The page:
Licence deal secures £1m saving for forces

The Police ICT Company (PICTCo) has secured a licence deal with Adobe to provide police forces with digital media software at reduced cost under one contract.

Apr 27, 2016
By Paul Jacques

The Police ICT Company (PICTCo) has secured a licence deal with Adobe to provide police forces with digital media software at reduced cost under one contract.

It says this will offer a bespoke, cost-effective purchasing option, delivering upwards of £1 million immediate cashable savings and long-term efficiency savings, as well as increased software options and services to policing.

The three-year enterprise term licence agreement contract will be centrally managed by PICTo.

In the first instance 25 forces – representing 63 per cent of the UK police workforce – have signed up to the agreement. PICTCo said more forces have expressed interest in “coming on board with the deal later this year”.

PICTCo chief executive officer Martin Wyke said: “Policing over the years has faced a challenge with decentralisation of software, making it difficult to manage, with restrictions to critical updates/patches and accessibility issues when software is not suitable for secure networks.

Short-term measures to reduce costs often come at the expense of a reduction in services or updates that, in the long-term, can create security concerns and reduced access to cricitical software changes.

“The major benefit of this new agreement is in its simplicity and ability to be extended, as member forces are able to deploy the products to colleagues above a five per cent minimum user licence threshold at no cost and without the need to undertake onerous software asset management.”

Mr Wyke said PICTCo had worked hard with Adobe “to negotiate a deal that is attractive to participating members”.

“As a single client we have been able to generate prices that an individual force could not achieve,” he added.

The benefits of the agreement include:

•Acrobat Professional on a site licence for all participating police forces;

•Transferability of creative and print and publishing products between participating police forces;

•The ability to include additional future products for ease of licensing with participating police forces;

•Long-term reduction in costs associated to licensing compared with ad-hoc programmes;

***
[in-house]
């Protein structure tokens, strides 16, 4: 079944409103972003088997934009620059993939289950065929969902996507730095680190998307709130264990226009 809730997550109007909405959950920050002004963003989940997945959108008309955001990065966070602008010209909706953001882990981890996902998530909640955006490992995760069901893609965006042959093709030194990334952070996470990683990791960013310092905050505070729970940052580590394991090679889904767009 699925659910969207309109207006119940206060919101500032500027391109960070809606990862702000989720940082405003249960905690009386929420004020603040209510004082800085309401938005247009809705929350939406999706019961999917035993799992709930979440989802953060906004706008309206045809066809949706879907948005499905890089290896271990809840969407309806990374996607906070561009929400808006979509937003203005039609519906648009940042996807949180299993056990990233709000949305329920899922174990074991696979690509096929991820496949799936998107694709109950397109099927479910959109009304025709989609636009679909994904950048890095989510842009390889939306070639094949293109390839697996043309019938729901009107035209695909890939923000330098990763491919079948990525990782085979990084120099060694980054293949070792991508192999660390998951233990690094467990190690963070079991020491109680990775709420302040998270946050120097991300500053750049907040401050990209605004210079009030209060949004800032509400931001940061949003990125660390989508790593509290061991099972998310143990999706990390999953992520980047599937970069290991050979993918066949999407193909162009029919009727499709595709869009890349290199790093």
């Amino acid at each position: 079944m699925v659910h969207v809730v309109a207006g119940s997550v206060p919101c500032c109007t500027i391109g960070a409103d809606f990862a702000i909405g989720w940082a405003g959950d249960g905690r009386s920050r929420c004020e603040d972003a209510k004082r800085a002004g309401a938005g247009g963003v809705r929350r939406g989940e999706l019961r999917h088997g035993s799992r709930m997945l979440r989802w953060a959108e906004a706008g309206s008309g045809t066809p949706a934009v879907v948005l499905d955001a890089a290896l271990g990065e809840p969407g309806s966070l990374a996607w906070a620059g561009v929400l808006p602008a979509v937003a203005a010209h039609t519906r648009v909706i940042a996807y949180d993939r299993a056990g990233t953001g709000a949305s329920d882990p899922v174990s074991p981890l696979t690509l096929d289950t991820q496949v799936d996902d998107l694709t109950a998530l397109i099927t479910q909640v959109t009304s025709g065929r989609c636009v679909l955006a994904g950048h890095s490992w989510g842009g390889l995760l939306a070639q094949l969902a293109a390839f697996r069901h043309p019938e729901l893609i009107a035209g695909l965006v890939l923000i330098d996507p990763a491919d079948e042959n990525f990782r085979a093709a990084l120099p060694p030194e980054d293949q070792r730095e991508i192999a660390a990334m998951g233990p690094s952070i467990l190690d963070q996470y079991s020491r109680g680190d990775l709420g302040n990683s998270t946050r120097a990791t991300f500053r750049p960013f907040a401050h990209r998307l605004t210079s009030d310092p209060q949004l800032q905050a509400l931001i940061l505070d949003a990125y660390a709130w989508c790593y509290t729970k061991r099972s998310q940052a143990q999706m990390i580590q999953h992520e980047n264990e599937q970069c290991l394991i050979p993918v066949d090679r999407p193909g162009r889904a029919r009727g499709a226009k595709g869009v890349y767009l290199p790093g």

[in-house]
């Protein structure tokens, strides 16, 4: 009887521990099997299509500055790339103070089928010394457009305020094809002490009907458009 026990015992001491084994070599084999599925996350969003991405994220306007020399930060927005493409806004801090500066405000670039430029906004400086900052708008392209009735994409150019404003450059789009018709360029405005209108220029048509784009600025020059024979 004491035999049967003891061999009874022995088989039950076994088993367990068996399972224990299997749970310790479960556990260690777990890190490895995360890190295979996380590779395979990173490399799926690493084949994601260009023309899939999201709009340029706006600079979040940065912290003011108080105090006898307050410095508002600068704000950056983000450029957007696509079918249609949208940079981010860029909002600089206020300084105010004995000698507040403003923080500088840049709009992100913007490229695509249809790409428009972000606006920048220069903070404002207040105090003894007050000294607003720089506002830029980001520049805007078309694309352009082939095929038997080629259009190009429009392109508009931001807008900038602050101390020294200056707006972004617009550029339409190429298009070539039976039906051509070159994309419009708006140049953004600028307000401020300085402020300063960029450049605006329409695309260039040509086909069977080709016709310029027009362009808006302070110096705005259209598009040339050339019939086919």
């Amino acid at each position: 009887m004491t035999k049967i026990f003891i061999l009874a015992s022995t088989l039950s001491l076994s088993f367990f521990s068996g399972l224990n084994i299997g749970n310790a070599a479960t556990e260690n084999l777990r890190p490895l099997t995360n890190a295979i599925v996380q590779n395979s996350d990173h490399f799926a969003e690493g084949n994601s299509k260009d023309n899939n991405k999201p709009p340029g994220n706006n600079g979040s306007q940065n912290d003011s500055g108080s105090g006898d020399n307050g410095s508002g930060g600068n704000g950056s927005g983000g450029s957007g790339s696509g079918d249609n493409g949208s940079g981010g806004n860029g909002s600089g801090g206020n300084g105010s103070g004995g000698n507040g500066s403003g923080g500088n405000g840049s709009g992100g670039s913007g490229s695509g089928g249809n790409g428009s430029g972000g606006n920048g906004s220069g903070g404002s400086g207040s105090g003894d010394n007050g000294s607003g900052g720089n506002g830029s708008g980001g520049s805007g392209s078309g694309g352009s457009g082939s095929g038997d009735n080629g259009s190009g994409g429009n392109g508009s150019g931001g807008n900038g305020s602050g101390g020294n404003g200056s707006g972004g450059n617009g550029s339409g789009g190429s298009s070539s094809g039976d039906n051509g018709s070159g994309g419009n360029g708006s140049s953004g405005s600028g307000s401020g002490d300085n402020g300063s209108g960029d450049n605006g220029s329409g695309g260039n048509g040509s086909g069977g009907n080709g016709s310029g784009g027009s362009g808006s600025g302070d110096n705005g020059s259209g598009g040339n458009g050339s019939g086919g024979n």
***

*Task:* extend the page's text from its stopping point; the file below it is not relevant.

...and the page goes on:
•Ease of software deployment through an ‘enterprise dashboard’;

•Full flexibility to updates and upgrades;

•Full compliance for the contract term;

•Anonymous offline deployment of software suited to secure environments; and

•A high level of service and support from Adobe direct.

Peter Cummings, Adobe’s director public sector EMEA, said: “Adobe is delighted with this groundbreaking agreement with the Police ICT Company, which provides police forces with the most efficient and economical way to licence Adobe software. The focus has been to simplify software management so that police forces can now concentrate on the value from using the latest versions of Adobe products. It will also be much easier to share best practice and new innovations.”

PICTCo, which was set up in 2012 and officially launched last year, is designed to provide a “coordinated and overarching IT strategy” that will enable the development of a national police IT framework to help forces align and harmonise their local systems. So far it has:

•Rationalised contracts with IBM across the country for its analytical products, which has so far resulted in savings of £3 million;

2.Realised savings of £110,000 in one force as the result of a pilot ‘deep dive’ analysis;

3.Supported collaborative IT activities in the South East and South West regions;

4.Coordinated Police Innovation Fund projects, including providing advice to forces;

5.Supported an independent review of the National Firearms Licensing Management System and proposals for implementing an online transactions capability to allow the public to apply and pay for firearms licenses online. The review has resulted in a revised programme that will see forces and the public benefiting from improved services sooner and create more efficient processes in forces; and

6.Worked with the Home Office to support the development of an evidence base for

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